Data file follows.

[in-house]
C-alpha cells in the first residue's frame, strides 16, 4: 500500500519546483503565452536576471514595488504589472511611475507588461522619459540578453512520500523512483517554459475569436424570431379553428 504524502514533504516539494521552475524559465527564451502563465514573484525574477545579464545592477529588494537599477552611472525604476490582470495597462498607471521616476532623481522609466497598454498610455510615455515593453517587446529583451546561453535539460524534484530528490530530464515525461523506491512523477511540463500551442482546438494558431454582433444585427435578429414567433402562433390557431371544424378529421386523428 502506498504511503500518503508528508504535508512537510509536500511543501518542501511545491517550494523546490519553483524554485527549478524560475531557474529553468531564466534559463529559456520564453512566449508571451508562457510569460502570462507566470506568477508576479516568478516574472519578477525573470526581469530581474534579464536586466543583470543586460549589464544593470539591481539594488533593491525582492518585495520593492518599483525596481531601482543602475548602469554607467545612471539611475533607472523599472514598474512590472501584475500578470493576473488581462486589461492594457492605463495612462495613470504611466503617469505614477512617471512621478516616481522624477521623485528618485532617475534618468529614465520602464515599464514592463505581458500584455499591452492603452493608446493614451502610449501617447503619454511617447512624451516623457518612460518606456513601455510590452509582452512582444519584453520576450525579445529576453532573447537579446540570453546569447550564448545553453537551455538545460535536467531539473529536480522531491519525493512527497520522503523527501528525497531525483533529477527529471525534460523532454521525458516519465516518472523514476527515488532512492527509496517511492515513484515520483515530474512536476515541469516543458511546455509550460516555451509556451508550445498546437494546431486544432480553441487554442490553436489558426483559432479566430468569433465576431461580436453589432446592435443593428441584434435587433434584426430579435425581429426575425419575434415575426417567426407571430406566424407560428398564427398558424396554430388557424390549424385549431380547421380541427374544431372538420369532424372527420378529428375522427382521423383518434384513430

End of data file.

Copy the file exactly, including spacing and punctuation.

[in-house]
C-alpha cells in the first residue's frame, strides 16, 4: 500500500519546483503565452536576471514595488504589472511611475507588461522619459540578453512520500523512483517554459475569436424570431379553428 504524502514533504516539494521552475524559465527564451502563465514573484525574477545579464545592477529588494537599477552611472525604476490582470495597462498607471521616476532623481522609466497598454498610455510615455515593453517587446529583451546561453535539460524534484530528490530530464515525461523506491512523477511540463500551442482546438494558431454582433444585427435578429414567433402562433390557431371544424378529421386523428 502506498504511503500518503508528508504535508512537510509536500511543501518542501511545491517550494523546490519553483524554485527549478524560475531557474529553468531564466534559463529559456520564453512566449508571451508562457510569460502570462507566470506568477508576479516568478516574472519578477525573470526581469530581474534579464536586466543583470543586460549589464544593470539591481539594488533593491525582492518585495520593492518599483525596481531601482543602475548602469554607467545612471539611475533607472523599472514598474512590472501584475500578470493576473488581462486589461492594457492605463495612462495613470504611466503617469505614477512617471512621478516616481522624477521623485528618485532617475534618468529614465520602464515599464514592463505581458500584455499591452492603452493608446493614451502610449501617447503619454511617447512624451516623457518612460518606456513601455510590452509582452512582444519584453520576450525579445529576453532573447537579446540570453546569447550564448545553453537551455538545460535536467531539473529536480522531491519525493512527497520522503523527501528525497531525483533529477527529471525534460523532454521525458516519465516518472523514476527515488532512492527509496517511492515513484515520483515530474512536476515541469516543458511546455509550460516555451509556451508550445498546437494546431486544432480553441487554442490553436489558426483559432479566430468569433465576431461580436453589432446592435443593428441584434435587433434584426430579435425581429426575425419575434415575426417567426407571430406566424407560428398564427398558424396554430388557424390549424385549431380547421380541427374544431372538420369532424372527420378529428375522427382521423383518434384513430